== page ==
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Chinese Silk

Silk History
Chinese silk has its world fame for the nice characteristics, beautiful colors and patterns, and profound contents. It is well known that silk is discovered in China as one of the best materials for clothing - it has a look and feeling of richness that no other materials can match. However, very few people know when or where or how it is discovered. According to archeological evidence, silk and silk fabric emerged in China at least 5,500 years ago. There are many legends about the discovery of silk; some of them are both romantic and mysterious.
Legend has it that once there lived a father with his daughter, they had a magic horse, which could not only fly in the sky but also understand human language. One day, the father went out on business and did not come back for quite some time. The daughter made him a promise: If the horse can find her father, she would marry the horse. Finally her father came back with the horse, but he was shocked at his daughter's promise. Unwilling to let his daughter marry a horse, he killed the innocent horse. And then miracle happened! The horse's skin carried the girl flying away. They flew and flew, at last, they stopped on a tree, and the moment the girl touched the tree, she turned into a silkworm. Everyday, she spit long and thin silks. The silks just represented her feeling of missing the horse.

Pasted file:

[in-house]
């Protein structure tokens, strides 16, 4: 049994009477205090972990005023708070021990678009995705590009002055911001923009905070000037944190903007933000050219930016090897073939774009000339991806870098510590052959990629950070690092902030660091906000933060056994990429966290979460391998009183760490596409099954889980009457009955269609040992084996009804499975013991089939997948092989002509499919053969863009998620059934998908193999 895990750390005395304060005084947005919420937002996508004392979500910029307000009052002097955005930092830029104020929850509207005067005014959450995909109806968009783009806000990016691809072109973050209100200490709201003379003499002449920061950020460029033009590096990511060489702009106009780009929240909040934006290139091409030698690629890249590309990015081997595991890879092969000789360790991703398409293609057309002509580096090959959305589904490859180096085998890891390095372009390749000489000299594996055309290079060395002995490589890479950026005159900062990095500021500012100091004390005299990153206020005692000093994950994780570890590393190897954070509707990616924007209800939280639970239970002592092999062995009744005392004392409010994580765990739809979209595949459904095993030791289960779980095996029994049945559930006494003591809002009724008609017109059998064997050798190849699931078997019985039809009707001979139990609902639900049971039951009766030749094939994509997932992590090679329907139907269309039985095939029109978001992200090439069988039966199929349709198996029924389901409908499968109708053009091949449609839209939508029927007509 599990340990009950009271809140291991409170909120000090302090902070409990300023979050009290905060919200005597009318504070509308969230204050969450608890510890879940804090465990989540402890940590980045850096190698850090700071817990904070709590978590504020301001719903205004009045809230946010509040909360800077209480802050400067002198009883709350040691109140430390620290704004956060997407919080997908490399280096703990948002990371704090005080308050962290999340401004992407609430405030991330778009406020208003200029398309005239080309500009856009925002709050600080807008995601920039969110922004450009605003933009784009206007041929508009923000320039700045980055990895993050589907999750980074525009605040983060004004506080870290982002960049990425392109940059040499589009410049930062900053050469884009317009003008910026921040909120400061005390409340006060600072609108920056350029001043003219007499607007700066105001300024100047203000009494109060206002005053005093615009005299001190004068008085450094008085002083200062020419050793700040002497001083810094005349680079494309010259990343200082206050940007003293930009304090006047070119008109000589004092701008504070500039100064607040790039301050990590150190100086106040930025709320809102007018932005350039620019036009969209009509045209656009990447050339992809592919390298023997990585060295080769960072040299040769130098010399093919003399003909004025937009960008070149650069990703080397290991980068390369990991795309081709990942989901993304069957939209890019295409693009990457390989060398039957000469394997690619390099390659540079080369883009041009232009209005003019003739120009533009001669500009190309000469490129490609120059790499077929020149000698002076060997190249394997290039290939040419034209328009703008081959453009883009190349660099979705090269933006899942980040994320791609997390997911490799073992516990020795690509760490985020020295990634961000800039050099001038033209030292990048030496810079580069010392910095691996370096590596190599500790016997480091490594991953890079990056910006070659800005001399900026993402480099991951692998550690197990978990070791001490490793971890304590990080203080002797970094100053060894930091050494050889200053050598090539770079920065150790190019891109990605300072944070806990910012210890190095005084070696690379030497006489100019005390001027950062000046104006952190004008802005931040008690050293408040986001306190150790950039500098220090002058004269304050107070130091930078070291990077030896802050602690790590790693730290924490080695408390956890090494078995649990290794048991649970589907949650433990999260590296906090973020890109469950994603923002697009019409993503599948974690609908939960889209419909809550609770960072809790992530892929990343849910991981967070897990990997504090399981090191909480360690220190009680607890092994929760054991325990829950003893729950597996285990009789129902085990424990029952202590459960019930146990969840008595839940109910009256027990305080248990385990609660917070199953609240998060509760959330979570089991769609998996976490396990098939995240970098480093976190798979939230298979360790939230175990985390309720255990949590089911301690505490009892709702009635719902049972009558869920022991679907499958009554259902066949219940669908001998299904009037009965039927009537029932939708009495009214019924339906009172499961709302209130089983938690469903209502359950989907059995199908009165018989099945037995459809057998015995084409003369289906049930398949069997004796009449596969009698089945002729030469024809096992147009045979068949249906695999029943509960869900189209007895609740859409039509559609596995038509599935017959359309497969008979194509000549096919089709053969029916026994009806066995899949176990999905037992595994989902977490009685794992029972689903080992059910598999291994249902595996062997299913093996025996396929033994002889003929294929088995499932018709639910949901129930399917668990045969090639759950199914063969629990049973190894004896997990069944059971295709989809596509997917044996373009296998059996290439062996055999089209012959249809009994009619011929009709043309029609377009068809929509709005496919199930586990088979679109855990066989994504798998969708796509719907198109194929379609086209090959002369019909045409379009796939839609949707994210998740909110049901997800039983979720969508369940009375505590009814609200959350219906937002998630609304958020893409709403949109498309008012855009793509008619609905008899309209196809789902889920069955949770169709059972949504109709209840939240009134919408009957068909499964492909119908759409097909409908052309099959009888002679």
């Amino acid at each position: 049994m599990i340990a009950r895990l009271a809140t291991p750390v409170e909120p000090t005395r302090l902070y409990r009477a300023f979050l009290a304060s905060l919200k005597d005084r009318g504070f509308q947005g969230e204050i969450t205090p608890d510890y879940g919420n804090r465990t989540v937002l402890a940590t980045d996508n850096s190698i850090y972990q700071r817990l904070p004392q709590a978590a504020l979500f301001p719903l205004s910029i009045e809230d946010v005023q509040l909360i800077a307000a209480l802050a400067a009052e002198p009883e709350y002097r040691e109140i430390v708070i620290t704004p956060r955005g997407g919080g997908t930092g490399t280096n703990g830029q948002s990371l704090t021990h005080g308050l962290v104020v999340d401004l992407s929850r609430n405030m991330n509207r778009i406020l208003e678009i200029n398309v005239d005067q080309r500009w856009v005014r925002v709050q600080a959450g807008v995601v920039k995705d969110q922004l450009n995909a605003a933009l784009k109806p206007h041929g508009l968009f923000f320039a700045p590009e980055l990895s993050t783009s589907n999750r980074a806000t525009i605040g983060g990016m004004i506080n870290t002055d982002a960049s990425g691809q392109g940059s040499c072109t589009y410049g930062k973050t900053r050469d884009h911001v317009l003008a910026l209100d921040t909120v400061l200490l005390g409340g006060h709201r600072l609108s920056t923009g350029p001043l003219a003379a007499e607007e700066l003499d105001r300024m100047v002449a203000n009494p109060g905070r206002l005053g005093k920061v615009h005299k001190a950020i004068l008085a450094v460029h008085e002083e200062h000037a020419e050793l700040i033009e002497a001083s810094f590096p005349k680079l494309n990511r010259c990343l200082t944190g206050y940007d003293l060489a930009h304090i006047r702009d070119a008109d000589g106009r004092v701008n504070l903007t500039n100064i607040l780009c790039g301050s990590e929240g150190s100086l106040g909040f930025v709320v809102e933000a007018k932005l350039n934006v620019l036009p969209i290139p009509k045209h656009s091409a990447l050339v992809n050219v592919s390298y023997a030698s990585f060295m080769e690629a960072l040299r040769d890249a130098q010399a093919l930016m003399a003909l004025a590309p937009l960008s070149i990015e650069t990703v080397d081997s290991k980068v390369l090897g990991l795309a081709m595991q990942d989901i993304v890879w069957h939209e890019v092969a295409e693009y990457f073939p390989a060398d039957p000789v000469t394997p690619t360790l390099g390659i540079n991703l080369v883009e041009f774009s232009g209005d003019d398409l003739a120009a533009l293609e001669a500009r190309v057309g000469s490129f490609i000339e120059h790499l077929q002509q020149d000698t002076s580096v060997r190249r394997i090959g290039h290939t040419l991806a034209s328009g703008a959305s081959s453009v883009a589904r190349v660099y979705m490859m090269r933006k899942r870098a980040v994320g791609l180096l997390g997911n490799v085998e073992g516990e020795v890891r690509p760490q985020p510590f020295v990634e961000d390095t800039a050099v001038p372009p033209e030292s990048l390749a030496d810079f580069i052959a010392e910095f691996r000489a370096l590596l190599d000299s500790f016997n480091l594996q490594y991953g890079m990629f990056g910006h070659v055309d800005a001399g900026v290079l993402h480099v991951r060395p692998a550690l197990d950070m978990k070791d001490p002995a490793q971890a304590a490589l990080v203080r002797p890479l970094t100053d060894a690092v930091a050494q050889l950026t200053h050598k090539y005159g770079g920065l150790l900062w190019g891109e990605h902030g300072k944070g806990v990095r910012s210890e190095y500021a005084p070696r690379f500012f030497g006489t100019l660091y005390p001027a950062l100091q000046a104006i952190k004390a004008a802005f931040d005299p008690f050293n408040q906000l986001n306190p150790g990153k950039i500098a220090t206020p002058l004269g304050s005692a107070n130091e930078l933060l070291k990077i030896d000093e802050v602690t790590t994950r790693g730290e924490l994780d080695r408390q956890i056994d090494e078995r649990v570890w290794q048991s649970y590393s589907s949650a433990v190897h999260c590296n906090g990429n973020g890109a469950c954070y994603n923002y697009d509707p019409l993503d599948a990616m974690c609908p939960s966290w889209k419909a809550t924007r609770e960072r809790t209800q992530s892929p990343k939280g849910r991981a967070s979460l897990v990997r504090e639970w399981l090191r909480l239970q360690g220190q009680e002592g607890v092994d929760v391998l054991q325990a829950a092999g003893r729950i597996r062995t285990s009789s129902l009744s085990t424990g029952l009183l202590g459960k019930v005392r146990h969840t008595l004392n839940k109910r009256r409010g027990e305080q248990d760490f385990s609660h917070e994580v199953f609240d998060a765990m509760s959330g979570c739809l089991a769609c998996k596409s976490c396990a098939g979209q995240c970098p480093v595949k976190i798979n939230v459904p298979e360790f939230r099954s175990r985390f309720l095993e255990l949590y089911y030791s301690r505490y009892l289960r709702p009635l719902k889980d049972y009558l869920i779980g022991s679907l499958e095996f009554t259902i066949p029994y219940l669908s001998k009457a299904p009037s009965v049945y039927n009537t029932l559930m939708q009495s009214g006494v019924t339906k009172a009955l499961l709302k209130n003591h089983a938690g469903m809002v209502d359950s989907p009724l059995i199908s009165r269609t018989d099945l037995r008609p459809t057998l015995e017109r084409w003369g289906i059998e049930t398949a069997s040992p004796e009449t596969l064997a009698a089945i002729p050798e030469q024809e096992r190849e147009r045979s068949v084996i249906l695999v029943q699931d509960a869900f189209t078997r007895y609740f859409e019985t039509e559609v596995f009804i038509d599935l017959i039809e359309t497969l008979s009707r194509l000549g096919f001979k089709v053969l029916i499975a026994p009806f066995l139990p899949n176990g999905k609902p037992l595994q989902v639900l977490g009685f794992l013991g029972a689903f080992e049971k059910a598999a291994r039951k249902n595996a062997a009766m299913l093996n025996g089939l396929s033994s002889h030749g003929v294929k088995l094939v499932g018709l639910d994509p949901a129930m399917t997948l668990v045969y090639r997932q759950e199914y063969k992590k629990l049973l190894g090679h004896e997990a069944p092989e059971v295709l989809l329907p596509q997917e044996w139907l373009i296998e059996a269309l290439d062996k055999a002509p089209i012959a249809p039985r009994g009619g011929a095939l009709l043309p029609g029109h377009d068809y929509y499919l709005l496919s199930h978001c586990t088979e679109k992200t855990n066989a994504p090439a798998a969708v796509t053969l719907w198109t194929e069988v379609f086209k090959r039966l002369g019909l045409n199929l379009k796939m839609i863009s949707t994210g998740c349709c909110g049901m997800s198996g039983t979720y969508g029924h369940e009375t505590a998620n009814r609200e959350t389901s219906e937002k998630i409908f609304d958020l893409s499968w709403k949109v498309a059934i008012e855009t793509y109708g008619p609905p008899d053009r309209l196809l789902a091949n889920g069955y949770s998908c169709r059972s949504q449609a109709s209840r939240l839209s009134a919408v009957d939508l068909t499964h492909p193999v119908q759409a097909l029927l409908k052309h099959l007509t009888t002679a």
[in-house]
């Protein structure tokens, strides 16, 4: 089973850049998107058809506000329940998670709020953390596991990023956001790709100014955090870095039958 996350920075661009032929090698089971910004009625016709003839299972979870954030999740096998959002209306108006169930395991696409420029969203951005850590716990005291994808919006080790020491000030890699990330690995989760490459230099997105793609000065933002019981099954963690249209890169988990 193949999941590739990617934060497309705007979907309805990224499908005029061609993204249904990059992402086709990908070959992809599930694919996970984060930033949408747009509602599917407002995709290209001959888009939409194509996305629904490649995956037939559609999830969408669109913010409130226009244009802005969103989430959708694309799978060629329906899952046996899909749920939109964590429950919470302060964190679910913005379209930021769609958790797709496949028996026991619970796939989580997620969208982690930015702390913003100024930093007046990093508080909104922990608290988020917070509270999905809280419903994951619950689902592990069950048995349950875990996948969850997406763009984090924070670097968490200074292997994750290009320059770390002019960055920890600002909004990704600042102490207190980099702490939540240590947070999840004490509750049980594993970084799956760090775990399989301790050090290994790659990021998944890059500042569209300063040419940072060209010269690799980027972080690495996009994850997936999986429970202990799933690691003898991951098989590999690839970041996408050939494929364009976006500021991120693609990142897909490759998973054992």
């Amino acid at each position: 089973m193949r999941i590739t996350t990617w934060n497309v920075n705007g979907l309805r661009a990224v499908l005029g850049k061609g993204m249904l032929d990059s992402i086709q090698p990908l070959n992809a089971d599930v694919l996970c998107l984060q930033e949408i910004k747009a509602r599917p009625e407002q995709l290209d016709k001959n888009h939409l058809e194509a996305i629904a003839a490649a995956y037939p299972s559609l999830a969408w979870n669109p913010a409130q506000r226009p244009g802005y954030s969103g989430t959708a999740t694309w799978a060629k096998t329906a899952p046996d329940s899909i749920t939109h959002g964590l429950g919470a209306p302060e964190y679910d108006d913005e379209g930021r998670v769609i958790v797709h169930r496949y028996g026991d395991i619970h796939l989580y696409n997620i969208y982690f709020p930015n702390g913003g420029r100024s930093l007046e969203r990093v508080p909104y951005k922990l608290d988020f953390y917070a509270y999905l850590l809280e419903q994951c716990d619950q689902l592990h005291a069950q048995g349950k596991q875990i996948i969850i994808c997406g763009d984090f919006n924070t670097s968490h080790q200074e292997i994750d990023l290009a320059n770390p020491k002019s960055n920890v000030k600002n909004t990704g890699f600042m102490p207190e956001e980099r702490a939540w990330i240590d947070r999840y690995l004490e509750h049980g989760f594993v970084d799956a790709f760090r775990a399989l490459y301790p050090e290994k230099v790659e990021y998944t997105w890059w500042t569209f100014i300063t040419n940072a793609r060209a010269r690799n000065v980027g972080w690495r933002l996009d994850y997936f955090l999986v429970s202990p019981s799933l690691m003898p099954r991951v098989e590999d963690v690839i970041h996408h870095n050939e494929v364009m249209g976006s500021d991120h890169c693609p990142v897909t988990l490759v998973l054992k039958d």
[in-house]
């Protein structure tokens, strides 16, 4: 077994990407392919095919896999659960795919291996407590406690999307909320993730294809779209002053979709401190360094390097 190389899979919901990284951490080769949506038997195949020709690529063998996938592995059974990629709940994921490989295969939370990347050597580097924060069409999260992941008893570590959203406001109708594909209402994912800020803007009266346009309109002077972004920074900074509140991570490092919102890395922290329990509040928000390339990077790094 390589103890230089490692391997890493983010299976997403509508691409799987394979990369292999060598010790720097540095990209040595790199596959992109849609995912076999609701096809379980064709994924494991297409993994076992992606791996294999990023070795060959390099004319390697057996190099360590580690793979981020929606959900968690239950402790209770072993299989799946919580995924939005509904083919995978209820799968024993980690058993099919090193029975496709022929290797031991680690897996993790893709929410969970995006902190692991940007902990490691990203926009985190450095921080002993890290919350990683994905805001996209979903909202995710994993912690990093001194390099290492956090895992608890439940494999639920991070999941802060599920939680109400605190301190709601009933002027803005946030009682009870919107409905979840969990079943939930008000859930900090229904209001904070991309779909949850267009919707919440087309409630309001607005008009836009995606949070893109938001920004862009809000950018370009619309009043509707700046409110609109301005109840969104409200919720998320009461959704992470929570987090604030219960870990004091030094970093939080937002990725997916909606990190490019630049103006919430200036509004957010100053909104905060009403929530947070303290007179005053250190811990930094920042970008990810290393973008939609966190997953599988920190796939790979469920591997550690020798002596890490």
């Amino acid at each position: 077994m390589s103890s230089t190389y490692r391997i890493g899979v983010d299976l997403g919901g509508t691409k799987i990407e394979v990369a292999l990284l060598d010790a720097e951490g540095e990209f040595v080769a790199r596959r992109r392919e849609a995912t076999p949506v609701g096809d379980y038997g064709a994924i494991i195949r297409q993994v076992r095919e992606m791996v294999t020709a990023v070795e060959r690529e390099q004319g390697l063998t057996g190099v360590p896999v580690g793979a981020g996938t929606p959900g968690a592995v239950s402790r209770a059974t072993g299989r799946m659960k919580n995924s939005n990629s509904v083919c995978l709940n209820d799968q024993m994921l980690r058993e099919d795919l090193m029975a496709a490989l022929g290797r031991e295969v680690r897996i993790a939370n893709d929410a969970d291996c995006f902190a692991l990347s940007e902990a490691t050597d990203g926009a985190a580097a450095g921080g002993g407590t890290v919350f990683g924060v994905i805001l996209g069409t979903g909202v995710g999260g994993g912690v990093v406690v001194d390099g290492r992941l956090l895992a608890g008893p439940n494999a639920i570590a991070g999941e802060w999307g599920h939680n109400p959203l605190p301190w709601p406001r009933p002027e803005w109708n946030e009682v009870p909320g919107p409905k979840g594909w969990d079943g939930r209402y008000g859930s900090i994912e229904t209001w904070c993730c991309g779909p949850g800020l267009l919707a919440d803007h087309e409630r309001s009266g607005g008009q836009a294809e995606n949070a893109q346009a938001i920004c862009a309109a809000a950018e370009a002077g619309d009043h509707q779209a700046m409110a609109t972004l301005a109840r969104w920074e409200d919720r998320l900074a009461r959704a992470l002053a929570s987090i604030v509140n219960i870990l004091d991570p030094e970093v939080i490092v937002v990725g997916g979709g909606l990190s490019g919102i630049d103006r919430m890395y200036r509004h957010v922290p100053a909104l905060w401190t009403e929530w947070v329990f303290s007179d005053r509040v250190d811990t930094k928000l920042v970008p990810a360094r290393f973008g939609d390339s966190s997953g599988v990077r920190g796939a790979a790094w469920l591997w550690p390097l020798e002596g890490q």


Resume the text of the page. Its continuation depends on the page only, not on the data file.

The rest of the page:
Another less romantic but more convincing explanation is that some ancient Chinese women found this wonderful silk by chance. When they were picking up fruits from the trees, they found a special kind of fruit, white but too hard to eat, so they boiled the fruit in hot water but they still could hardly eat it. At last, they lost their patience and began to beat them with big sticks. In this way, silks and silkworms were discovered. And the white hard fruit is a cocoon!

The Chinese Silk Road
Silk Road was constructed under the western Han Emperor Wudi who felt it imperative to build an alliance with neighboring countries to guard against military threats. In 119 B.C., Emperor Wudi sent Zhang Qian to build an alliance with India and China¡¯s neighboring countries. The mission lasted from 138 B.C. to 126 B.C. Silk was an instant hit in India, and so, trading more silk became a priority for the Emperor. The Silk Road was constructed for this purpose. The Chinese Silk Road started from Chang¡¯an (or Xi¡¯an) across Middle Asia, South Asia and West Asia. It went still further and was connected to many countries of Asia and Europe. Chinese silk and many other inventions came to Europe via the Chinese Silk Road. The Romans were especially captivated by the luxurious fabric. Chinese silk became a symbol of wealth among them. An Indian monk who lived for a long time in China and who came to Rome was believed to have brought the technology of raising silkworms and silk production to Europe.